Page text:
The Saint Louis Art Museum announces the opening of Art of the Great Plains and Selected Works of Native American Art. Comprised of works of art from the museum’s recently acquired Danforth Collection, as well as its Native American Collection and loans from prominent St. Louis collections, the opening of these two re-installed galleries will be celebrated as part of The American Arts Experience set for October 5 to 21.
Families with children of all ages are invited to the Museum for Family Sundays in October to enjoy Life on the Plains, programs focusing on the re-installed Native American Galleries with a variety of tours and art activities. On Sunday, October 7, the museum will host a festival celebrating the opening of the galleries.
On Saturdays in October the education department, in concert with The American Arts Experience, will offer a series of workshops for both children and adults. Focusing on the fundamental importance of the buffalo, not just in Native American life but also culture, three distinct classes for a range of age groups will explore the galleries with museum staff and learn to make a variety of art objects. For registration information visit slam.org/education.
STLCC Receives MHC Grant
The Missouri Humanities Council (MHC) has awarded a grant of $2,500 to St. Louis Community College in support of the project, “The Middle East in Midwest: Intercultural Chat Rooms in the World Lit Classroom.”
The MHC is the only statewide agency in Missouri devoted exclusively to humanities education for citizens of all ages. It has served as a state affiliate of the National Endowment for the Humanities since 1971.
For more information about the grants program of the Missouri Humanities Council, call 314-781-9660 or 800-357-0909, or write to the MHC, 543 Hanley Industrial Court, Suite 205, St. Louis, Missouri 63144-1905.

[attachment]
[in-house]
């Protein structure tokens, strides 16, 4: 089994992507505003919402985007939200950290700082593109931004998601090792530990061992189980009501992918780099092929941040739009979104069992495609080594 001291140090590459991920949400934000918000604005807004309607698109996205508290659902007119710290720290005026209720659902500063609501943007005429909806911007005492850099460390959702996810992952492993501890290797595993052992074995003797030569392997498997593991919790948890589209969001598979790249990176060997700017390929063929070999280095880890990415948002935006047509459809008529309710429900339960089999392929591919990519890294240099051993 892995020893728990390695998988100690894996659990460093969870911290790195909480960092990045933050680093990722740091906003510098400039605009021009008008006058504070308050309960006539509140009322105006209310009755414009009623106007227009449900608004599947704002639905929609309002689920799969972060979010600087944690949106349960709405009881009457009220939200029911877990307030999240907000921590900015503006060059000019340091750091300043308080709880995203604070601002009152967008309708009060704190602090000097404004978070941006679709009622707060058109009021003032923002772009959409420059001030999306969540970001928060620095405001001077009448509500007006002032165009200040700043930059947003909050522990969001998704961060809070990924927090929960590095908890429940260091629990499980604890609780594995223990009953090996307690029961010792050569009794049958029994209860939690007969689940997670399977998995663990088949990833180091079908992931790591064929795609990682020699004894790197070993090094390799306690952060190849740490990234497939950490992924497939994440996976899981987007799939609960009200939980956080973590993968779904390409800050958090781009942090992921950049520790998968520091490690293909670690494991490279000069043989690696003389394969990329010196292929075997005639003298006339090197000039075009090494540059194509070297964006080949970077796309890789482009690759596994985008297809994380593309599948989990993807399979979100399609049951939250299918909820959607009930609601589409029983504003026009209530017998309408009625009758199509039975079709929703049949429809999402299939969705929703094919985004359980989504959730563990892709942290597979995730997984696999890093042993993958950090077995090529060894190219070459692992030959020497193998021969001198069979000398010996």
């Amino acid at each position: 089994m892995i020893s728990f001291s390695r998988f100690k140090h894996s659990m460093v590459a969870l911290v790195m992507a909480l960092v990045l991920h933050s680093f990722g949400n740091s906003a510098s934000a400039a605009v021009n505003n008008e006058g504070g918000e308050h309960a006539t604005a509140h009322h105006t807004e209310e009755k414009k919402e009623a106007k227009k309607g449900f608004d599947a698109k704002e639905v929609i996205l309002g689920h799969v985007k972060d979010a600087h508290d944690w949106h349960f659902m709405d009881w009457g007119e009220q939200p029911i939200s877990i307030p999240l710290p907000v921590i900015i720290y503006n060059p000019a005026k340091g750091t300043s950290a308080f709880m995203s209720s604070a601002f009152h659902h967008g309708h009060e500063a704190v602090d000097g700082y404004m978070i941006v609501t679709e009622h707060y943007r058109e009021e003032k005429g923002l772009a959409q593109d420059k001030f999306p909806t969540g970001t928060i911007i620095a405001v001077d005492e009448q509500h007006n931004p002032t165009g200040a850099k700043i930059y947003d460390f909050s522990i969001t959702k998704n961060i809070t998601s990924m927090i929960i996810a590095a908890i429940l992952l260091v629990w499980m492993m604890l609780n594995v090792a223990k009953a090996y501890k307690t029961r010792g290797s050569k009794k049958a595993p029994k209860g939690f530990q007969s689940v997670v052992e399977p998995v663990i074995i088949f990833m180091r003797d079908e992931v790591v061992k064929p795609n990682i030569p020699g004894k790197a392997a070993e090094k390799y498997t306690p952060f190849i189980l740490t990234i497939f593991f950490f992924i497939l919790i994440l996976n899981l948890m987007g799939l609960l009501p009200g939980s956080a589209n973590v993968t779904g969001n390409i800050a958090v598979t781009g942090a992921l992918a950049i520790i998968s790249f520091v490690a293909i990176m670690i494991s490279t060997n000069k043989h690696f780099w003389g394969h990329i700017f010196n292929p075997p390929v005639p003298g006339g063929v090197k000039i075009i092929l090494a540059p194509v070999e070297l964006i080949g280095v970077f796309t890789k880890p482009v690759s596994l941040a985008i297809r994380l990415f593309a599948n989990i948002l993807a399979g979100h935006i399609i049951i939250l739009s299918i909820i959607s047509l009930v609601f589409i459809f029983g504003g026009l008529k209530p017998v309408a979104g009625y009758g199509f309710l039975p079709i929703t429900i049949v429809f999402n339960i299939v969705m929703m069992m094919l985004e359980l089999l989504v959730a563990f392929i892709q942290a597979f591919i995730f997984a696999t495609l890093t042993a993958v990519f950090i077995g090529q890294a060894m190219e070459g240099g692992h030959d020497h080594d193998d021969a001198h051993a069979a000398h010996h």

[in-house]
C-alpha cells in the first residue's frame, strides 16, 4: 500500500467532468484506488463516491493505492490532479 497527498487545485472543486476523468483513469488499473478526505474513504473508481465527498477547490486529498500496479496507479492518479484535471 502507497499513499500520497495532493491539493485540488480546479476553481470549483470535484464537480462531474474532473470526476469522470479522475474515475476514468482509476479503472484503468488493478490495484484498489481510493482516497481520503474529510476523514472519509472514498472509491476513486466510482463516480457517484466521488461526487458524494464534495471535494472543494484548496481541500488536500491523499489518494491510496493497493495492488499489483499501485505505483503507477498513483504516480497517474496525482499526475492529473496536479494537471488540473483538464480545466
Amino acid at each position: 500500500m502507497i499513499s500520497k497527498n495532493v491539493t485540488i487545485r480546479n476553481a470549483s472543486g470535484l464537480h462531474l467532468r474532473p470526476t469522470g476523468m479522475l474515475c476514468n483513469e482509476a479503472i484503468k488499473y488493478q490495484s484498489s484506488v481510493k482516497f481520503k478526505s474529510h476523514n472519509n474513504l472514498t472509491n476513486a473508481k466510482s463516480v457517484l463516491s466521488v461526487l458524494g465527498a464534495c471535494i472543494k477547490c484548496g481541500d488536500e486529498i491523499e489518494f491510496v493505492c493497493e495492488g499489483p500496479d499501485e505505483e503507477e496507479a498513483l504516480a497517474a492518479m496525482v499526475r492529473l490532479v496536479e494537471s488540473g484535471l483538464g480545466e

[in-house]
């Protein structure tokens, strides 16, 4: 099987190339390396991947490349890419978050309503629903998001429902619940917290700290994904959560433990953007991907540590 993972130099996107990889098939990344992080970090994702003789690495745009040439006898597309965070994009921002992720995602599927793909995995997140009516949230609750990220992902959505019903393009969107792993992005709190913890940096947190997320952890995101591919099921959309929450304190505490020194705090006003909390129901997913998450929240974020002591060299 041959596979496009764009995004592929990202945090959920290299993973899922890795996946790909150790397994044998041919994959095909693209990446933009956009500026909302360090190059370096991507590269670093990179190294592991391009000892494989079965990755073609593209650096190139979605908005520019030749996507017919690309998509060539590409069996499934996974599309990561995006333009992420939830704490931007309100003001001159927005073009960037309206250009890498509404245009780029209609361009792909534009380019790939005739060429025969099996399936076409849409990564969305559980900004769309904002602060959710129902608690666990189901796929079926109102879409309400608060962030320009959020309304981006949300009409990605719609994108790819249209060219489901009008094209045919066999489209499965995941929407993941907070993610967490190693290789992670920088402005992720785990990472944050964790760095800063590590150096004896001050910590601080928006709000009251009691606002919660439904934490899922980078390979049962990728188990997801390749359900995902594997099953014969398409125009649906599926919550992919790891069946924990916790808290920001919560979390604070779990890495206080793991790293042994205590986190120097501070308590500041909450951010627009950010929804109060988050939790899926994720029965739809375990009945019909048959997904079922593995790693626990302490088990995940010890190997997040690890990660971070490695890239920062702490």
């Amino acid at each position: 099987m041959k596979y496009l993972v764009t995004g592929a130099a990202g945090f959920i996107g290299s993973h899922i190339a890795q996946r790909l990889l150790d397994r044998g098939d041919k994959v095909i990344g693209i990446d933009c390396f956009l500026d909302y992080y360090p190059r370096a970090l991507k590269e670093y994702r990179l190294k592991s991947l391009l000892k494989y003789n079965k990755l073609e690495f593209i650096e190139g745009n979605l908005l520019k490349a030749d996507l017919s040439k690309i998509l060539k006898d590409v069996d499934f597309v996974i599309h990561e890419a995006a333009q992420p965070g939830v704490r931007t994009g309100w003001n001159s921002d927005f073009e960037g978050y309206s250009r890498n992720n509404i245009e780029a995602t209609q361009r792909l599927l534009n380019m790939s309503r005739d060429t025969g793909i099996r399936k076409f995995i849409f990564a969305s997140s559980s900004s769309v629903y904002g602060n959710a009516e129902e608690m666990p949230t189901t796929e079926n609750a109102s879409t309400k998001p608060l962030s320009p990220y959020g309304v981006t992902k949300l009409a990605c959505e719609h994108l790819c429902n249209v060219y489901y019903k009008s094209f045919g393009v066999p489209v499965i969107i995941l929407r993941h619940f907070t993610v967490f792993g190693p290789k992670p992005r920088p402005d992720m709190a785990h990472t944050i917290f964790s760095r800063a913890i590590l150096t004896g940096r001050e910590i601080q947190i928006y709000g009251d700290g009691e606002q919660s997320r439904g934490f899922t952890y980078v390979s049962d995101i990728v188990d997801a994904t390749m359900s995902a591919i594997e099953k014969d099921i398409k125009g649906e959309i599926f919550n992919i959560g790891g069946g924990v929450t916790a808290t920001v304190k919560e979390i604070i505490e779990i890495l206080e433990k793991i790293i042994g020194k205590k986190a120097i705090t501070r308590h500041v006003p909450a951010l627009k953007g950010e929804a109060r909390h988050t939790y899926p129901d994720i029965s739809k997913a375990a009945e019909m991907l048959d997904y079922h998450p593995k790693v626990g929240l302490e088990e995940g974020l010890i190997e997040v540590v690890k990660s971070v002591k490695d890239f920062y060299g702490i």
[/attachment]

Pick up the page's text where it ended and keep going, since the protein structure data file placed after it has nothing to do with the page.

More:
Zoo receives national awards for zebra and hellbender conservation programs
The Association of Zoos and Aquariums (AZA) announced that the Saint Louis Zoo received major national recognition for its wildlife conservation work, winning two of the AZA’s three awards recognizing top conservation initiatives.
The 2012 International Conservation Award went to the Zoo and its partners for the “Grevy’s Zebra Trust and AZA: A Model of Collaborative Endangered Species Conservation Program.” In addition, one of the AZA’s most historic awards, the 2012 Edward H. Bean Award went to the Zoo for its “Propagation, Head-start and Conservation Program for the Ozark Hellbender.”
The International Conservation Award recognizes exceptional efforts toward habitat preservation, species restoration, and support of biodiversity in the wild. The Edward H. Bean Award recognizes a truly significant captive propagation effort that clearly enhances the conservation of the species.
The Grevy’s zebra has undergone a catastrophic decline in numbers and range over the past 30 years and now is found only in northern Kenya and southern Ethiopia. “The Grevy’s Zebra Trust is well-known as the only conservation organization in the world devoted entirely to preserving the endangered Grevy’s zebra and its habitat,” said Dr. Eric Miller, Senior Vice President and Director of Zoological Operations and of the Zoo’s WildCare Institute.
Miller added that the fact that the Edward H. Bean Award recognized the need to save the Ozark hellbender also underscores the importance of an initiative that moves us toward a better understanding of the overall health of the aquatic ecosystem of native streams and rivers.
The Ozark hellbender – a large salamander -- was historically abundant in the spring-fed rivers of southern Missouri. Surveys in the early 1990s indicated that populations had declined by 70% over the past 40 years and that only 590 individuals remained. “If there is something in the water that is causing the hellbender population to decline, it is likely to be affecting people who live near these rivers where the hellbender is languishing,” Miller added.